Google has been striving to have a breakthrough in the medical field for a while now, and this is their latest venture.
According to Reddit user jasonahoule, when he Google searched for knee pain, Google automatically detected the query is related to a medical condition and offered a video chat service for him to speak directly to a health care provider. He was also probably surprised to know that the medical cost for his visit over the video chat would be covered by Google during the limited trial.
This trial program involves providing certain users who are searching for certain health symptoms with a video chat service whereby they can communicate with a health care provider with verified credentials. Although this trial is very limited and currently for users in California and Massachusetts only, with a good feedback, hopefully soon this service will be available for all.
While professionals can enrol to get patients from Google, patients can safely payout with Google Wallet, the money handling service from Google. If they are covered under medical insurance, they can claim reimbursement for the same.
A Google spokesperson confirmed this story when Huffington Post contacted them. “When you’re searching for basic health information — from conditions like insomnia or food poisoning — our goal is provide you with the most helpful information available. We’re trying this new feature to see if it’s useful to people,” Google told The Huffington Post.
This is not new, however, that Google is trying to connect professionals with the people seeking professional services. Although not much known in this hemisphere of the world, a service called Google Helpouts was launched last November and this trial is actually an extension of Google Helpouts. Only main difference? Google Helpouts is a paid service.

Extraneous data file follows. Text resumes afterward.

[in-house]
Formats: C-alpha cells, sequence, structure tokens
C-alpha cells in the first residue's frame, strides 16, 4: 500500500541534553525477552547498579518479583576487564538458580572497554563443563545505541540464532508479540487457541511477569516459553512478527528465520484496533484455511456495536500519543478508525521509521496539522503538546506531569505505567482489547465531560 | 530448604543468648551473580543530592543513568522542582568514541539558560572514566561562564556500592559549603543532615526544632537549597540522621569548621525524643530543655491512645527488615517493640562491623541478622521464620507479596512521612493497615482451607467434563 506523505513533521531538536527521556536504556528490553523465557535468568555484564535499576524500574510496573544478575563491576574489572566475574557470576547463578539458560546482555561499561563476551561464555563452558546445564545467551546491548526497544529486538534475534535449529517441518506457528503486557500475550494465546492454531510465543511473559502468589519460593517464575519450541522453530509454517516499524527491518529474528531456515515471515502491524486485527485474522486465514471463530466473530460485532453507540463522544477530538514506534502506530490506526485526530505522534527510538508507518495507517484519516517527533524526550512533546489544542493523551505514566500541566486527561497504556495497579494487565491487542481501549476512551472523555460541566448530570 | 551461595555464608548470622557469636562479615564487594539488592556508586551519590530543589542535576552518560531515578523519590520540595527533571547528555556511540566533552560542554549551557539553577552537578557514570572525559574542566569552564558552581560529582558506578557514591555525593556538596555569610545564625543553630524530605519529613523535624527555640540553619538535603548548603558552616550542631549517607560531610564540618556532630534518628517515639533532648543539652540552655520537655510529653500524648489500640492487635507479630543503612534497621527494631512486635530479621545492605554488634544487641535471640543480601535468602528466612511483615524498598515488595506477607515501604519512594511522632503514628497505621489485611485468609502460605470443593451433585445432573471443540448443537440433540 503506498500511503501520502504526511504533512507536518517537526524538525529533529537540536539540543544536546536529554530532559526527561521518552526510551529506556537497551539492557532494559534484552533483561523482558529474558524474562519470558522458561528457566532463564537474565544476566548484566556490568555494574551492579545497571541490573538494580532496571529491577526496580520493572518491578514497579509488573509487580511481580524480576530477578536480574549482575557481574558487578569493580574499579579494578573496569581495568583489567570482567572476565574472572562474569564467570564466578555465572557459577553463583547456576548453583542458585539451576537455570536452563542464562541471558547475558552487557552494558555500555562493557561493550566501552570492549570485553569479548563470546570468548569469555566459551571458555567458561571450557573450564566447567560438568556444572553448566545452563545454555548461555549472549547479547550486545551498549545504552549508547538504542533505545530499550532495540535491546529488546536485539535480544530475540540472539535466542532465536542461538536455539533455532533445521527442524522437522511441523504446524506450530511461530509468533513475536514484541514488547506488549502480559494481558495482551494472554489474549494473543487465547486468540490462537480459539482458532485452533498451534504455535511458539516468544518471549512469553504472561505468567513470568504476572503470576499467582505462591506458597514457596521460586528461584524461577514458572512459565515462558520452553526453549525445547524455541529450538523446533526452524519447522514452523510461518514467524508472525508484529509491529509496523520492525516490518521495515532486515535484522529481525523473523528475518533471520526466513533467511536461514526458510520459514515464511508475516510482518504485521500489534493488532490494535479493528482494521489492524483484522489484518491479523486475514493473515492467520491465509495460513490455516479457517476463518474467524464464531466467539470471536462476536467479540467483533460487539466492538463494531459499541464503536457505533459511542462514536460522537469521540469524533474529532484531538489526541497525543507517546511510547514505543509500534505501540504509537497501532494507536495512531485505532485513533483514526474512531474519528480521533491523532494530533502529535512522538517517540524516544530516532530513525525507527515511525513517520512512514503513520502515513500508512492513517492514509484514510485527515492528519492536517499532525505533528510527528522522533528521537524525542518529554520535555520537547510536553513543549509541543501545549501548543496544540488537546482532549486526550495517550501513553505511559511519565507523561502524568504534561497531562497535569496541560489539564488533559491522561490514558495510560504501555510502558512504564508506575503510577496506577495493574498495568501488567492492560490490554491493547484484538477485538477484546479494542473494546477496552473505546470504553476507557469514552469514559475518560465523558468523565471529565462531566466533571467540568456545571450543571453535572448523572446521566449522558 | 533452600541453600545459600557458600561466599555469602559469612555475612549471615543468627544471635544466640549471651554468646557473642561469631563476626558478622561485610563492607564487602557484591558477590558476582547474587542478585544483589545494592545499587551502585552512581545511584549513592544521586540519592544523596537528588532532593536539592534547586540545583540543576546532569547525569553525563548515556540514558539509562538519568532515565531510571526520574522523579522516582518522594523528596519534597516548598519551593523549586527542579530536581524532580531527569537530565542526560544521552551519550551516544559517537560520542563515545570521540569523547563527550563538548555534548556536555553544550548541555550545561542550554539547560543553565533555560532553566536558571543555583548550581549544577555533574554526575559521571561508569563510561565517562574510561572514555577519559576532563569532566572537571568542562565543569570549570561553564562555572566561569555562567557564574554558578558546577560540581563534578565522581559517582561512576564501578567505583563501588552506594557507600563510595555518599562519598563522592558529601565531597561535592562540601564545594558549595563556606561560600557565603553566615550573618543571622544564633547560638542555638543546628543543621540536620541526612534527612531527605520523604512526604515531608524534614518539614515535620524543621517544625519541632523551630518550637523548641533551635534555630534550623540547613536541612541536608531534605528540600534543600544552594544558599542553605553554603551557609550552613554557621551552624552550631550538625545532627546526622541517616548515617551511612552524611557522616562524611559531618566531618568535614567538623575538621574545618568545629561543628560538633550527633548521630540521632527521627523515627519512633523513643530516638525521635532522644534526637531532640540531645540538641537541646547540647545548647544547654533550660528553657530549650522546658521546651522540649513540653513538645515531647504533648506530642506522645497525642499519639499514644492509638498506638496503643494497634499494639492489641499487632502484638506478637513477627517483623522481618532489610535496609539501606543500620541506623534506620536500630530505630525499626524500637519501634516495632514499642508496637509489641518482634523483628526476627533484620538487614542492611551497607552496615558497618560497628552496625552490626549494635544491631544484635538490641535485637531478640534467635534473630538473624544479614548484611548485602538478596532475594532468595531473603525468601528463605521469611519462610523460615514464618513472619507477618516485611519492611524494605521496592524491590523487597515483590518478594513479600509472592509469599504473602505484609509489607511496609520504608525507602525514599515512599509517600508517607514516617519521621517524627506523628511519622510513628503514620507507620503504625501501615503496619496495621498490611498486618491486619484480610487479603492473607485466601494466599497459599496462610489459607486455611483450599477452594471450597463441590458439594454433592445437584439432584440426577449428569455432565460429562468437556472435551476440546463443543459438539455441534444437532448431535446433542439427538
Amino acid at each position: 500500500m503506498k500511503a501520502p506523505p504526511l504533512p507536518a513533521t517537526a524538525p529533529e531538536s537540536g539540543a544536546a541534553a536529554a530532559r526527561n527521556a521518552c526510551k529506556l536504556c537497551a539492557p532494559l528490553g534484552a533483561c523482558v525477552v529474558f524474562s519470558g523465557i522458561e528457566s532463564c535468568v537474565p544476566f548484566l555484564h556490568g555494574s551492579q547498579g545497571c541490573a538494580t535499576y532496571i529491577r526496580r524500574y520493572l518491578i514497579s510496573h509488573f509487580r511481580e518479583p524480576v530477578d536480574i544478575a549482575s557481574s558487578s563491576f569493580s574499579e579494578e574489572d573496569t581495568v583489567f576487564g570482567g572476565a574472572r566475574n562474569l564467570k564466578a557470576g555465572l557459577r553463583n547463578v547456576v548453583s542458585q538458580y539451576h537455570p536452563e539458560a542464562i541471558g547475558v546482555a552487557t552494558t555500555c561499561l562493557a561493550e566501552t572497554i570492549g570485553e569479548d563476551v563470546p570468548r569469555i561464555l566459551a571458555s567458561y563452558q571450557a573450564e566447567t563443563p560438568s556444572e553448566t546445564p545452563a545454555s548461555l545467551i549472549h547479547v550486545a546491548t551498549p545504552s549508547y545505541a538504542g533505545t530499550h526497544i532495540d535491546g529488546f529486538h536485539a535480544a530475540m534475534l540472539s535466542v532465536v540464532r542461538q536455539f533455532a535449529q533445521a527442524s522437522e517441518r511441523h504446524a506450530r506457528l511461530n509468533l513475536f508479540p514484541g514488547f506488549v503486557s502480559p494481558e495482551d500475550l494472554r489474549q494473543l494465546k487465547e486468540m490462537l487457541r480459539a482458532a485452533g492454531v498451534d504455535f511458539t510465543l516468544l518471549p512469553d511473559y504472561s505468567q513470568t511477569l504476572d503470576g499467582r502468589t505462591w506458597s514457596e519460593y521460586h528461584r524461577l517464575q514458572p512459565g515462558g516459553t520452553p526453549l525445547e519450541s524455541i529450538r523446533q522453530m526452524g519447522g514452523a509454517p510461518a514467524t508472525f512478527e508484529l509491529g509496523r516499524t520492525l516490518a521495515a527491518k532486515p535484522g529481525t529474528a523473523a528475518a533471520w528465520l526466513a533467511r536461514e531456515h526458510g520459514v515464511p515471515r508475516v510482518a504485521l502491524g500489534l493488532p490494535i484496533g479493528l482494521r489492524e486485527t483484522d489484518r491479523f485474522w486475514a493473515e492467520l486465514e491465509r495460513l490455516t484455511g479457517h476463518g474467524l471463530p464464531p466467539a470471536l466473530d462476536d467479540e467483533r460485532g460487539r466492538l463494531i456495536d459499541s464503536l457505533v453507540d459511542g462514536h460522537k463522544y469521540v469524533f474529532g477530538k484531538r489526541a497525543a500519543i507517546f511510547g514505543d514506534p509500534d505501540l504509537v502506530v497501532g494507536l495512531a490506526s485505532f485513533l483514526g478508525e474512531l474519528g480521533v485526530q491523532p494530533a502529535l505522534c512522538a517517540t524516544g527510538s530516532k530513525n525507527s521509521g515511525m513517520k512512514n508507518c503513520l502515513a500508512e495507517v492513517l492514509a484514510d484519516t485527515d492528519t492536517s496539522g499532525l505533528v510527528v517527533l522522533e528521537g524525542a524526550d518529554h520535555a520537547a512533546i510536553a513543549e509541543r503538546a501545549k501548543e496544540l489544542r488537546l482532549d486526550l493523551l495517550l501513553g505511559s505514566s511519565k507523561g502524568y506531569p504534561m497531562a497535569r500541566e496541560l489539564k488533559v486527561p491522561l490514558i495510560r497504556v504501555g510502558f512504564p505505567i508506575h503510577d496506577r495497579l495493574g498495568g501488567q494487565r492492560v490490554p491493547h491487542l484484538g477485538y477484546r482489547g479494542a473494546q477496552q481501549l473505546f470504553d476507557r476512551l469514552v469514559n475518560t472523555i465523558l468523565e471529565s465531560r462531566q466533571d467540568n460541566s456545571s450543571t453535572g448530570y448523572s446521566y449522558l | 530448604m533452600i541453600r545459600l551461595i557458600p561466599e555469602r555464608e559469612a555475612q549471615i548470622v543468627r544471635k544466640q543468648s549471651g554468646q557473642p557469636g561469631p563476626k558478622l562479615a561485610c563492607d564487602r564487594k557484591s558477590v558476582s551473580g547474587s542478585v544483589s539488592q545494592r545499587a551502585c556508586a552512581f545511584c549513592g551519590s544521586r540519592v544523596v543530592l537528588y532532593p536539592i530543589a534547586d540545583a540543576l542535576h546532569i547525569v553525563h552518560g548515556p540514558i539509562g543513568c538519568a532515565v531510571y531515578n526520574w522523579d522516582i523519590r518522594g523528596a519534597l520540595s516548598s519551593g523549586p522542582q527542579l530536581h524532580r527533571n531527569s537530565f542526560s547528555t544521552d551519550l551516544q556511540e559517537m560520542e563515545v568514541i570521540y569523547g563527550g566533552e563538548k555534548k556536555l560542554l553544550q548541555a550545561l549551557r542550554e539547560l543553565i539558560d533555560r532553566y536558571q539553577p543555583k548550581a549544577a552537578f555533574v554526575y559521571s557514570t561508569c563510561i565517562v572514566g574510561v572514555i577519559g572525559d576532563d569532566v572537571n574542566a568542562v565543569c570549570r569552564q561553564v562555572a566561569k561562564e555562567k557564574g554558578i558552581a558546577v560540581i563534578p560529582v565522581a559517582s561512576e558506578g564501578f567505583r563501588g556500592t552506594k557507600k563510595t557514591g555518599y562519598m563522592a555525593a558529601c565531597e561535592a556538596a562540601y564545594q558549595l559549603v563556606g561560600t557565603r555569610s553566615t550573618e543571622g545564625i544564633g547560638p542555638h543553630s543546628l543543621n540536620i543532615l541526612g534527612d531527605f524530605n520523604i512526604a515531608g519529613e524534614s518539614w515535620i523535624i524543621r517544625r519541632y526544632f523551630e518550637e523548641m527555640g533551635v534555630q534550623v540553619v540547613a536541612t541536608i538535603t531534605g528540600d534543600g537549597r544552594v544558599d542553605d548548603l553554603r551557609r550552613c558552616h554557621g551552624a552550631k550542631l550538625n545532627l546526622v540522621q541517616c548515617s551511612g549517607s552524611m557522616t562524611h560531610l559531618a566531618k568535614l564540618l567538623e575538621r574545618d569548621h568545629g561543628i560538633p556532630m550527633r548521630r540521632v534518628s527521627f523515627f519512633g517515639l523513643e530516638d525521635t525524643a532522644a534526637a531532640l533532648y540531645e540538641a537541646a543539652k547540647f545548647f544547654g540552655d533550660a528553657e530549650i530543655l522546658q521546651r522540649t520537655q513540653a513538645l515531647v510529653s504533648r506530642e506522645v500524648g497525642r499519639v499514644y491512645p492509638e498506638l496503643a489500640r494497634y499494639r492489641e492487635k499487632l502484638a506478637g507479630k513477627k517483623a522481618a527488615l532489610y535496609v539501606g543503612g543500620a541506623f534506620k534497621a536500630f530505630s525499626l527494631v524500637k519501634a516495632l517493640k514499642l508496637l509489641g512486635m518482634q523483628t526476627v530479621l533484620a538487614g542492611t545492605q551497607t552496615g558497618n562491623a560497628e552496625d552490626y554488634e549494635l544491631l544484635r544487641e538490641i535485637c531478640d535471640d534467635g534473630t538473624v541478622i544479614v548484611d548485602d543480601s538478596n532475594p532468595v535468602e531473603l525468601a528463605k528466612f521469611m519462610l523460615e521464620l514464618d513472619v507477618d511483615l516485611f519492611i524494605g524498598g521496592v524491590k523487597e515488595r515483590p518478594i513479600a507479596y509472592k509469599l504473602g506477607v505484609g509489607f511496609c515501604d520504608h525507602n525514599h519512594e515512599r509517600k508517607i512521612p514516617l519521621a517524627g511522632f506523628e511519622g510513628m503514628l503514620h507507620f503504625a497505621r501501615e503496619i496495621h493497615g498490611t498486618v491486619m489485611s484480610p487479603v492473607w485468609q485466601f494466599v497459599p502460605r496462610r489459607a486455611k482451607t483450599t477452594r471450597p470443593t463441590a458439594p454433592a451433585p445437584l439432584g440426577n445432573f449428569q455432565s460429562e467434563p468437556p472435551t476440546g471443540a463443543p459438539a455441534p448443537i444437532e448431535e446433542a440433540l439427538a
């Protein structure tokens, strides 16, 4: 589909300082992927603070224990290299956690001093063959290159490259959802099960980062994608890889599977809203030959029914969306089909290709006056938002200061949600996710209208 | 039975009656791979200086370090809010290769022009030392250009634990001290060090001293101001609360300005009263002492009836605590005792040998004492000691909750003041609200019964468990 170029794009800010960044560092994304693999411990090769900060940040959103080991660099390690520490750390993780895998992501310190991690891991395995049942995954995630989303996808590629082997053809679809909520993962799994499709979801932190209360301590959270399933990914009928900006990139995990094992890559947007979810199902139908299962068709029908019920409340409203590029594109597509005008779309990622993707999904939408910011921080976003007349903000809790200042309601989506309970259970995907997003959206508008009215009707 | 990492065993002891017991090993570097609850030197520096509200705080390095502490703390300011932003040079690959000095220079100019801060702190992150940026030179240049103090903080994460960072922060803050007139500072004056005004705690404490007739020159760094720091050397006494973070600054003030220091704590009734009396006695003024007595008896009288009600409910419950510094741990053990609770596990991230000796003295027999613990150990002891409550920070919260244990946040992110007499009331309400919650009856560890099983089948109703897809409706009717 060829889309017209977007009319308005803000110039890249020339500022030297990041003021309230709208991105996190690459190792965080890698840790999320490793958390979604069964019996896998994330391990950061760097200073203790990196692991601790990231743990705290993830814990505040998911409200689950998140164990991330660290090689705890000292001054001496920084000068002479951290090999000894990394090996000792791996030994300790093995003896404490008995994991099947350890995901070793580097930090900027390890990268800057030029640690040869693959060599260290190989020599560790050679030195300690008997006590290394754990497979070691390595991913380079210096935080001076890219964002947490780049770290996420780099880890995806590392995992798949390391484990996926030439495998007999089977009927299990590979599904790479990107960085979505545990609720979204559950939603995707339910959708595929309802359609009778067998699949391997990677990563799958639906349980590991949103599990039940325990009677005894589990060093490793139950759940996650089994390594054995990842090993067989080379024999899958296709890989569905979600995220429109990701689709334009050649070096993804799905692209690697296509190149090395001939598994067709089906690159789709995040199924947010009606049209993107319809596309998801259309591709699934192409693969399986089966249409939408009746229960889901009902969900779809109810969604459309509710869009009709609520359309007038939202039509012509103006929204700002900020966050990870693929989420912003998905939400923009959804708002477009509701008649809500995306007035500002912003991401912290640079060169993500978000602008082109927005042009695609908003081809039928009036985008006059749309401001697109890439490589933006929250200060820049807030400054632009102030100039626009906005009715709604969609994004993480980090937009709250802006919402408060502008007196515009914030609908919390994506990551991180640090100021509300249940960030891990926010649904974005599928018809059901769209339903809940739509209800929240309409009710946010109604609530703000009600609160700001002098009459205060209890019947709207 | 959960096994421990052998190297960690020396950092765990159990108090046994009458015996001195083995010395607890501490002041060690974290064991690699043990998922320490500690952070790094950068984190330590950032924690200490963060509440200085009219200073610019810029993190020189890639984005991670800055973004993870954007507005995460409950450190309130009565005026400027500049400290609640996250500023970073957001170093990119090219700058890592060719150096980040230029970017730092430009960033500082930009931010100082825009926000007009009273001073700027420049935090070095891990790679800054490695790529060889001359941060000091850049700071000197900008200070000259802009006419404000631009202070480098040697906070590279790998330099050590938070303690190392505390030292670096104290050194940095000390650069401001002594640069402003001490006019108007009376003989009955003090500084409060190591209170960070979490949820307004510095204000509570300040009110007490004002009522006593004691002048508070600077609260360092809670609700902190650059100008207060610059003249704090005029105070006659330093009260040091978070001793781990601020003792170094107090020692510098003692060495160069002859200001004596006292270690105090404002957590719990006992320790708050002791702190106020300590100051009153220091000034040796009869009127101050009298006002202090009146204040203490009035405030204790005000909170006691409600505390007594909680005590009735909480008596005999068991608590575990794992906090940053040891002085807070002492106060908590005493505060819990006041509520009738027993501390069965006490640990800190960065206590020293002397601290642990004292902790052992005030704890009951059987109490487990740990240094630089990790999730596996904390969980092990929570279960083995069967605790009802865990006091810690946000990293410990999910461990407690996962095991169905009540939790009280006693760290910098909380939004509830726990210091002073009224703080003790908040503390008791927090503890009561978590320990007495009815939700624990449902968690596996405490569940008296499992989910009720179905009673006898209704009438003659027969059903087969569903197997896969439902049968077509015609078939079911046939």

This move from Google is certainly in a good direction. Self-diagnosis is often done to save medical expenses, especially in countries where medical insurance is not a popular concept.
In fact, Pew Internet reports that 35% of the population in America, a country where medical insurance is compulsory, went online to self-diagnose and one third of those never went for a professional opinion. With self-diagnosis being such a risky practice seeing as information online may or may not be that accurate and reliable, this service is surely a step in the right direction.
Google did not specify how long the trial would last and what kind of information they are collected via the trial; however, it could be assumed that data collected might be used for the healthcare-focused technologies that Google is working on, such as glucose-reading contact lenses and Android-based fitness app Google Fit.